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Power of Attorney

A Power of Attorney (POA) is a legal document which allows someone else to act on your behalf as your ‘attorney’. When someone is acting as your attorney, they can manage your personal and/or financial affairs and sign legal documents on your behalf. They cannot make medical treatment decisions for you unless they are also your medical treatment decision maker.

In Victoria, there are three main types of POA:

  • General non-enduring POA
  • A general non-enduring POA ceases to operate when you die, become bankrupt, or lose mental capacity to make decisions for yourself.

Enduring POA
An enduring POA continues even when you become bankrupt or lose mental capacity to make decisions for yourself but ceases to operate when you die.

Supportive POA
A supportive POA enables you to appoint a support person to assist you in making personal and/or financial decisions. The attorney cannot make decisions on your behalf and cannot assist you in real estate transactions or financial transactions over $10,000. The supportive POA ceases to operate when you die or lose mental capacity to make decisions for yourself.

Why you may need a POA.

Unfortunately – incapacitated or not – your bills still need to be paid. It is a common misconception that your next of kin can make decisions about your personal and financial affairs on your behalf if you become incapacitated. However, this is only true if a POA is in place; without a POA, your next of kin will remain powerless.

Further, without a proper POA in place, your next of kin may have to apply for guardianship with the courts in order to make decisions about your children on your behalf. This process can be costly and could take several months to complete. However, time is often of the essence in situations where a parent becomes incapacitated. You can avoid a problematic guardianship situation by having the proper estate planning documents in place.

Going overseas for an extended period of time

If you are travelling overseas for an extended period of time, it may be in your best interests to appoint someone you trust to manage your personal and/or financial affairs in Australia while you are away. This can enable your attorney to handle unexpected emergencies in your absence (e.g., corresponding with financial providers and accident insurance companies on your behalf after a storm or bushfire has damaged your property).

Which one do you need?

Whether you need a general non-enduring POA, an enduring POA, or a supportive POA depends on your personal circumstances. It is best to consult a lawyer to ensure that the POA that you execute is suitable for your purposes.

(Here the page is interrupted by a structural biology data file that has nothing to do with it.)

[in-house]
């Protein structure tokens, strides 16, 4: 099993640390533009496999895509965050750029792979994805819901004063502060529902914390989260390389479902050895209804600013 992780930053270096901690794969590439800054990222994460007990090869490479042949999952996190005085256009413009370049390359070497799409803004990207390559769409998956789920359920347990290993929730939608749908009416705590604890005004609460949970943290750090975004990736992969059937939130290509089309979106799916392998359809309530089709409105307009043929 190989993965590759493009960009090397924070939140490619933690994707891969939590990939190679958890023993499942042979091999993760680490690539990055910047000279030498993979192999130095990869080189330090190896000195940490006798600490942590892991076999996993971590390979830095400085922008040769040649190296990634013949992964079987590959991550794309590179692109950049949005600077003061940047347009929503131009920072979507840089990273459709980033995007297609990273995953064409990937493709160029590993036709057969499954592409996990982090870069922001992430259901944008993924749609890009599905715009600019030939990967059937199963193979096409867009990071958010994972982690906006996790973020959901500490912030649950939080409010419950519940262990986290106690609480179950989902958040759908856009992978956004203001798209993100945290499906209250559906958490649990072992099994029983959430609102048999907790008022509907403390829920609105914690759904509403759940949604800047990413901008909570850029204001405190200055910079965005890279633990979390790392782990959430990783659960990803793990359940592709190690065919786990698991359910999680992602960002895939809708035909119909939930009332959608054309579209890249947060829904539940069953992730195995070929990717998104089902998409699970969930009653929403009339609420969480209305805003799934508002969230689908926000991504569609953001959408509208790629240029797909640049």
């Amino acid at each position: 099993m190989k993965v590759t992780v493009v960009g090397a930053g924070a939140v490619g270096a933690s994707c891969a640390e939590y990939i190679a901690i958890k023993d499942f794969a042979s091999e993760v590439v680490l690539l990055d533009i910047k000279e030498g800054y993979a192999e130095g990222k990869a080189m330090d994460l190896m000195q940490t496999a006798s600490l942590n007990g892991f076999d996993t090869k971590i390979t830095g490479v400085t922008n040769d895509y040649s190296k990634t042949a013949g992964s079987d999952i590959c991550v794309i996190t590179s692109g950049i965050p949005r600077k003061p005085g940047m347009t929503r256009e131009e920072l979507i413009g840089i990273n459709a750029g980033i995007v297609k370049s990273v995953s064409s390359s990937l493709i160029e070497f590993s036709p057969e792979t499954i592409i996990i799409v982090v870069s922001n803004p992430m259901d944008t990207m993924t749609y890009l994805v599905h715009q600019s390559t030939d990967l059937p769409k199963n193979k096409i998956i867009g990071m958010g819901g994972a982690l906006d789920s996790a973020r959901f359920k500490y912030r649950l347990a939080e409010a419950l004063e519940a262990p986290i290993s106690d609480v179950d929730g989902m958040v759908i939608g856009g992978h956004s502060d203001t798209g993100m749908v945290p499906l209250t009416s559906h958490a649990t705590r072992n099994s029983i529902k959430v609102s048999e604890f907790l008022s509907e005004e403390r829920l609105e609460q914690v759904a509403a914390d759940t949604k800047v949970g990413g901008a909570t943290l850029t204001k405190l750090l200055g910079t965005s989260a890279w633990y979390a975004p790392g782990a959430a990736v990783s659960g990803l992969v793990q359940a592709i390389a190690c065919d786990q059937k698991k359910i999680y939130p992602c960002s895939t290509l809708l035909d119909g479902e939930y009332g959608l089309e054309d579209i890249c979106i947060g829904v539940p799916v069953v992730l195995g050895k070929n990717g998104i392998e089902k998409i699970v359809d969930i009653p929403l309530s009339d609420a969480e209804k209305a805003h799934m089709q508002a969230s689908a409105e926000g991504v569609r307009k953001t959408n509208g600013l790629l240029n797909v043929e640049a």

POAs are also not recognised at law unless they are signed and witnessed in the presence of two independent persons – at least one of which must be a person authorized by law to take statutory declarations (e.g., a lawyer).

Gordon Legal can assist you in preparing a POA that meets your particular needs and legal requirements, including any conditions you would like placed on the exercise of power(s). In addition, we can assist you with estate planning and management issues.

What powers can you give to your attorney?

You can give your attorney the power to make any decision about your finances or property which you could make yourself. These include paying bills, selling property, making investments, accessing cash and buying or selling shares.

You can control the powers you give to the attorney by placing limits or conditions in the POA. If you would like to do so, it is best to seek legal advice about the best way to do this.

In Victoria, a POA cannot be used to make medical or lifestyle decisions. If you want to appoint a medical treatment decision maker, please visit the Office of Public Advocate’s website on appointing a medical treatment decision maker.

How many attorneys can you appoint?

Technically, you can have as many attorneys as you like but it is common to appoint between one and four attorneys. When appointing more than one attorney, you have the choice of appointing them jointly, severally, or jointly and severally.

Jointly ­– attorneys must cooperate and agree with one another on all decisions
Severally – each attorney can act separately without cooperation or agreement
Jointly and severally – attorneys can make decisions together or act by themselves if they need to. This means that one or two attorneys could potentially take care of everything, with the others acting as a check and balance; or they could all work together.

For more information on granting Power of Attorney contact Valerie Bradley at Gordon Legal on 1800 21 22 23.

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